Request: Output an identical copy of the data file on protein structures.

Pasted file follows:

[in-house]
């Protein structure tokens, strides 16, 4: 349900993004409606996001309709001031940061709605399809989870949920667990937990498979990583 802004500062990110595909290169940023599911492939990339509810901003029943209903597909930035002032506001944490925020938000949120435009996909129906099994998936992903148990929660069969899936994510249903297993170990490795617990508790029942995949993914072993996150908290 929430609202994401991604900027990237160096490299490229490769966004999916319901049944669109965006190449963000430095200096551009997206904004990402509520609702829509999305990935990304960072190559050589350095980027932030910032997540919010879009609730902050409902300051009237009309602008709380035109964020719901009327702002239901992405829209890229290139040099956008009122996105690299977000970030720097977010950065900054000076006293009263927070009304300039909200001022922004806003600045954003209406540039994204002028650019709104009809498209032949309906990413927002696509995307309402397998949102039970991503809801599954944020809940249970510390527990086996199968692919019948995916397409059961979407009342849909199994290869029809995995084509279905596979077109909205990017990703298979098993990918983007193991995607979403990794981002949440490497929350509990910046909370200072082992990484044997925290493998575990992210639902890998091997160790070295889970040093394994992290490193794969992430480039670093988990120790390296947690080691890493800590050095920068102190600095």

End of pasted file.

[in-house]
């Protein structure tokens, strides 16, 4: 349900993004409606996001309709001031940061709605399809989870949920667990937990498979990583 802004500062990110595909290169940023599911492939990339509810901003029943209903597909930035002032506001944490925020938000949120435009996909129906099994998936992903148990929660069969899936994510249903297993170990490795617990508790029942995949993914072993996150908290 929430609202994401991604900027990237160096490299490229490769966004999916319901049944669109965006190449963000430095200096551009997206904004990402509520609702829509999305990935990304960072190559050589350095980027932030910032997540919010879009609730902050409902300051009237009309602008709380035109964020719901009327702002239901992405829209890229290139040099956008009122996105690299977000970030720097977010950065900054000076006293009263927070009304300039909200001022922004806003600045954003209406540039994204002028650019709104009809498209032949309906990413927002696509995307309402397998949102039970991503809801599954944020809940249970510390527990086996199968692919019948995916397409059961979407009342849909199994290869029809995995084509279905596979077109909205990017990703298979098993990918983007193991995607979403990794981002949440490497929350509990910046909370200072082992990484044997925290493998575990992210639902890998091997160790070295889970040093394994992290490193794969992430480039670093988990120790390296947690080691890493800590050095920068102190600095």